SEATTLE -- A local dog named Tucker has a very special talent for tracking, and scientists say he's helping save wildlife -- including killer whales -- all over the world.
Tucker's special skill is his ability to smell feces, or scat, from orca whales up to a mile away. While that might seem like an odd talent, scientists from the University of Washington say it is already helping protect wildlife across the globe.
Even though local orca whales are perhaps the most studied marine mammals in the world, their teetering fate lies in unlocking their secrets.
"Researchers that have been studying these whales for 25 years said 'you're crazy. We could count on one hand the number of times we've found killer whale scat.' We have a single dog gets 150 samples," said Sam Wasser of the UW Center for Conservation Biology.
Wasser's team has rewritten the book on extracting information from animal feces. They get DNA identifying individual animals, gender, eating habits and important stress levels. They can also detect pregnancy data, all major chemical toxins from oil products, flame retardants, pesticides and industrial pollution.
And it all comes from poop. Wasser's work refrigerator is full of poop from around the world.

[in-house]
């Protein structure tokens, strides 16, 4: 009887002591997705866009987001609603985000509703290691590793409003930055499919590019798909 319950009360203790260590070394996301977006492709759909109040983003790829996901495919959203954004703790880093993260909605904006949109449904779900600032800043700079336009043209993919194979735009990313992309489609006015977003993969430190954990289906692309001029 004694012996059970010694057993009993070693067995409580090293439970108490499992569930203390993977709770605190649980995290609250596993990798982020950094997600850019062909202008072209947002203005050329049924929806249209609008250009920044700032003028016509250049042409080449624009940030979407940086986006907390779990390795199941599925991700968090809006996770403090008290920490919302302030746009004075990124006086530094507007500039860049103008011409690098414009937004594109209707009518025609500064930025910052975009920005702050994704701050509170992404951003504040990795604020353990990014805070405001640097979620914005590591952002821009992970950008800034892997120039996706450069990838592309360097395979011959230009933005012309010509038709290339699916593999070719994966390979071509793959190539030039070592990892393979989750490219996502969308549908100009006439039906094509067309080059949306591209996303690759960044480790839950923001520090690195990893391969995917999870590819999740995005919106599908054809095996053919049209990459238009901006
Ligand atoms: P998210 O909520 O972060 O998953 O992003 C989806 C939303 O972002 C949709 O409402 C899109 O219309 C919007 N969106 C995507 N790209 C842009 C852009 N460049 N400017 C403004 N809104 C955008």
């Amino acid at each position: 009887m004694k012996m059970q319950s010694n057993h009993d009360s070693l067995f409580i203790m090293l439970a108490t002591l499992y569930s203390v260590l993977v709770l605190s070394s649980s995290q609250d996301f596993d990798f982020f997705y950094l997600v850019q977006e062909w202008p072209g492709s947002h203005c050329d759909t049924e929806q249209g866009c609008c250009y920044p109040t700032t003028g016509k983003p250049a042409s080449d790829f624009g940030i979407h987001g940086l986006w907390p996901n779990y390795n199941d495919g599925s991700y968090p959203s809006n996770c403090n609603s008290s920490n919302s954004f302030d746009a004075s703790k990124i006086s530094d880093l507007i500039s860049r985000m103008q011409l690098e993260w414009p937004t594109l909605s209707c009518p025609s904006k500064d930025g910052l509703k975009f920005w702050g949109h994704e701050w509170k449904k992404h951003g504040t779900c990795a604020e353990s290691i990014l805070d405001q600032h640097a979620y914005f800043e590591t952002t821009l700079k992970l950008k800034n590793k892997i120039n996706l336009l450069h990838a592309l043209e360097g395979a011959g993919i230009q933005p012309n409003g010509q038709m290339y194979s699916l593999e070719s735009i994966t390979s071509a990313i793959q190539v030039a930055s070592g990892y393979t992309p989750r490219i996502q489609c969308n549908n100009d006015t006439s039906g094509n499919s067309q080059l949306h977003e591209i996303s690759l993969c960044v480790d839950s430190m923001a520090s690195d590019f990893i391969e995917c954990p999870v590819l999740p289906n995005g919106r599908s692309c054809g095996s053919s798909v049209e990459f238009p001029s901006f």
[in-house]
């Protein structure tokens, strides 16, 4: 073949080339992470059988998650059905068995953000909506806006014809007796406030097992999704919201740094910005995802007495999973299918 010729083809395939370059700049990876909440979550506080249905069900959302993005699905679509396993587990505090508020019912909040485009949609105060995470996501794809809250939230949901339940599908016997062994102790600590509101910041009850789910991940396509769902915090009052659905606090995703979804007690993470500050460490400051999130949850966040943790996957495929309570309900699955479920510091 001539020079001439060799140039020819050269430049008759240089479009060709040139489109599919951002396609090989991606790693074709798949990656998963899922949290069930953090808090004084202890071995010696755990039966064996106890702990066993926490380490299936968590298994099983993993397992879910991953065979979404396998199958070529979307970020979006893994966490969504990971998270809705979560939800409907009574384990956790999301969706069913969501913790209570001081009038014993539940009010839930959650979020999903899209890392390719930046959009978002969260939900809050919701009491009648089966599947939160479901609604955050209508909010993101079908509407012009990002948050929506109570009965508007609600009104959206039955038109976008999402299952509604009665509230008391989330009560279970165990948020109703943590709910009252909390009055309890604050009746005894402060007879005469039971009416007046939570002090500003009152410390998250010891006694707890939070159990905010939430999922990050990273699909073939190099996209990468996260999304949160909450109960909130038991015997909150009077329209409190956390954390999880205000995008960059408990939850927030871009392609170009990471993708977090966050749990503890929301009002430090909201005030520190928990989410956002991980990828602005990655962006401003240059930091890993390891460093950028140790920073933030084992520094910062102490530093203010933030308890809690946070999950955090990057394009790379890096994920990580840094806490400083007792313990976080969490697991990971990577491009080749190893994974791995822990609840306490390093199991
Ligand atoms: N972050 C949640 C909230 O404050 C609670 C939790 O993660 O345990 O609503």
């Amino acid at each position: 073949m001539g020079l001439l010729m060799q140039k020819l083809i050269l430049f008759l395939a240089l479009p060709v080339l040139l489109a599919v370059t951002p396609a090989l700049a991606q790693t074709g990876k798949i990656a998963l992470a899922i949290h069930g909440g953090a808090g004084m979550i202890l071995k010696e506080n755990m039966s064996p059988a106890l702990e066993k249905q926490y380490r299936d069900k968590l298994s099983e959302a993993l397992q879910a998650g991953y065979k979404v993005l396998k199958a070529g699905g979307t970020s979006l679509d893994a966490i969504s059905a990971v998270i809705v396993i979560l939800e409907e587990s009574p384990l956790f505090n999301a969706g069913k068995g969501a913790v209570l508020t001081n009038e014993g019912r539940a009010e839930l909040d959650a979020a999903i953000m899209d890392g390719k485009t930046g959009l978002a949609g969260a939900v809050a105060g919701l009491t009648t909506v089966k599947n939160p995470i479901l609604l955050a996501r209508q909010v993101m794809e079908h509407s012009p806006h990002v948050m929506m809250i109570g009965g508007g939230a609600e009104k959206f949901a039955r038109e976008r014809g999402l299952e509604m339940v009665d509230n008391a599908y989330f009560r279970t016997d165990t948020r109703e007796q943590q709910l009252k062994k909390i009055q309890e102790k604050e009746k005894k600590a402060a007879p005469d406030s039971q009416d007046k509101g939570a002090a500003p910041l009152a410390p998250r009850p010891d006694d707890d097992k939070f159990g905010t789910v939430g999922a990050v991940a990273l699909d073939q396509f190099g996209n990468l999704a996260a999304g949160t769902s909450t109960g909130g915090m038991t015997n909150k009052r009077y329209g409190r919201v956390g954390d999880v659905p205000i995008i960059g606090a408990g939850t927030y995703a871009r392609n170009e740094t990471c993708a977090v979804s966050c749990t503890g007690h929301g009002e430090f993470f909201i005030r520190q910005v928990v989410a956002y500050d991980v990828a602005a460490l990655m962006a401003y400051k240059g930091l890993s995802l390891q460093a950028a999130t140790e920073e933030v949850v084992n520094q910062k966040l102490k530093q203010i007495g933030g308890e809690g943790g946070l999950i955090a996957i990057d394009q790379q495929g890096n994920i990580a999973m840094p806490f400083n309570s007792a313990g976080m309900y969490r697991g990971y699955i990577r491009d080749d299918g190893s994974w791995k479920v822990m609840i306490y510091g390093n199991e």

There are currently scores of dogs around the world trained just like Tucker to find enormous amounts of really important information about wildlife and how to protect it.
"And the stuff that we are revealing is really unprecedented. So, it's exciting," Wasser said.
And thanks to Tucker and other similarly trained dogs, the orca scat helped settle an argument about what's most harming orca, tourist boats, lack of salmon or industrial toxins. Wasser and his team found it was by far the lack of salmon, and specifically Chinook salmon.
Lots of fish also suppress those toxins already in orca blubber, so conservation managers know which protections can save one of the world's most beloved sea creatures.
Tucker was trained by Wasser's non-profit organization Conservation Canines. The next project may be Washington's controversial wolf population.
Visit the Conservation Canines Facebook page.